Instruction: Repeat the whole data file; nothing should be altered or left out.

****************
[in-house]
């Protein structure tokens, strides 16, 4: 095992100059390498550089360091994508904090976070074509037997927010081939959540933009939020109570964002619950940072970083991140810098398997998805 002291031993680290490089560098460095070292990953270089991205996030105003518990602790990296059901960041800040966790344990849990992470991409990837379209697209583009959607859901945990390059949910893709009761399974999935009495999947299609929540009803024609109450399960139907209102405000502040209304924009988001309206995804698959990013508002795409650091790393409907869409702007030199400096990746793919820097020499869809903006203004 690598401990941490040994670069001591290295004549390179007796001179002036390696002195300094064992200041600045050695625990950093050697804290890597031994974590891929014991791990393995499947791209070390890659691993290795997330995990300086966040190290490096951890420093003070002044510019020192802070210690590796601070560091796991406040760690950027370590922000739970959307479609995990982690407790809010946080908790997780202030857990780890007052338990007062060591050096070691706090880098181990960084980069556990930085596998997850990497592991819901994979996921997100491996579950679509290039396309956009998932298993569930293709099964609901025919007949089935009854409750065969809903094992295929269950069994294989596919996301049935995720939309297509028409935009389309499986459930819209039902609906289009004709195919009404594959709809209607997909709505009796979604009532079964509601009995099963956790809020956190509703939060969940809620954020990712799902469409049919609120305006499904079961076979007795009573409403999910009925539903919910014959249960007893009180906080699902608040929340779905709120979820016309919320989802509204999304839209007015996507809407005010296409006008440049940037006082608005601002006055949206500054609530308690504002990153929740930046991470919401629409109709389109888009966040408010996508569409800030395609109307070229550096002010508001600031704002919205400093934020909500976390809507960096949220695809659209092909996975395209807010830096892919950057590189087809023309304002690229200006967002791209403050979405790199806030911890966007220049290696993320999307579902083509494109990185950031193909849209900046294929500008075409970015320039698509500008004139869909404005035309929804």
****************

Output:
[in-house]
């Protein structure tokens, strides 16, 4: 095992100059390498550089360091994508904090976070074509037997927010081939959540933009939020109570964002619950940072970083991140810098398997998805 002291031993680290490089560098460095070292990953270089991205996030105003518990602790990296059901960041800040966790344990849990992470991409990837379209697209583009959607859901945990390059949910893709009761399974999935009495999947299609929540009803024609109450399960139907209102405000502040209304924009988001309206995804698959990013508002795409650091790393409907869409702007030199400096990746793919820097020499869809903006203004 690598401990941490040994670069001591290295004549390179007796001179002036390696002195300094064992200041600045050695625990950093050697804290890597031994974590891929014991791990393995499947791209070390890659691993290795997330995990300086966040190290490096951890420093003070002044510019020192802070210690590796601070560091796991406040760690950027370590922000739970959307479609995990982690407790809010946080908790997780202030857990780890007052338990007062060591050096070691706090880098181990960084980069556990930085596998997850990497592991819901994979996921997100491996579950679509290039396309956009998932298993569930293709099964609901025919007949089935009854409750065969809903094992295929269950069994294989596919996301049935995720939309297509028409935009389309499986459930819209039902609906289009004709195919009404594959709809209607997909709505009796979604009532079964509601009995099963956790809020956190509703939060969940809620954020990712799902469409049919609120305006499904079961076979007795009573409403999910009925539903919910014959249960007893009180906080699902608040929340779905709120979820016309919320989802509204999304839209007015996507809407005010296409006008440049940037006082608005601002006055949206500054609530308690504002990153929740930046991470919401629409109709389109888009966040408010996508569409800030395609109307070229550096002010508001600031704002919205400093934020909500976390809507960096949220695809659209092909996975395209807010830096892919950057590189087809023309304002690229200006967002791209403050979405790199806030911890966007220049290696993320999307579902083509494109990185950031193909849209900046294929500008075409970015320039698509500008004139869909404005035309929804």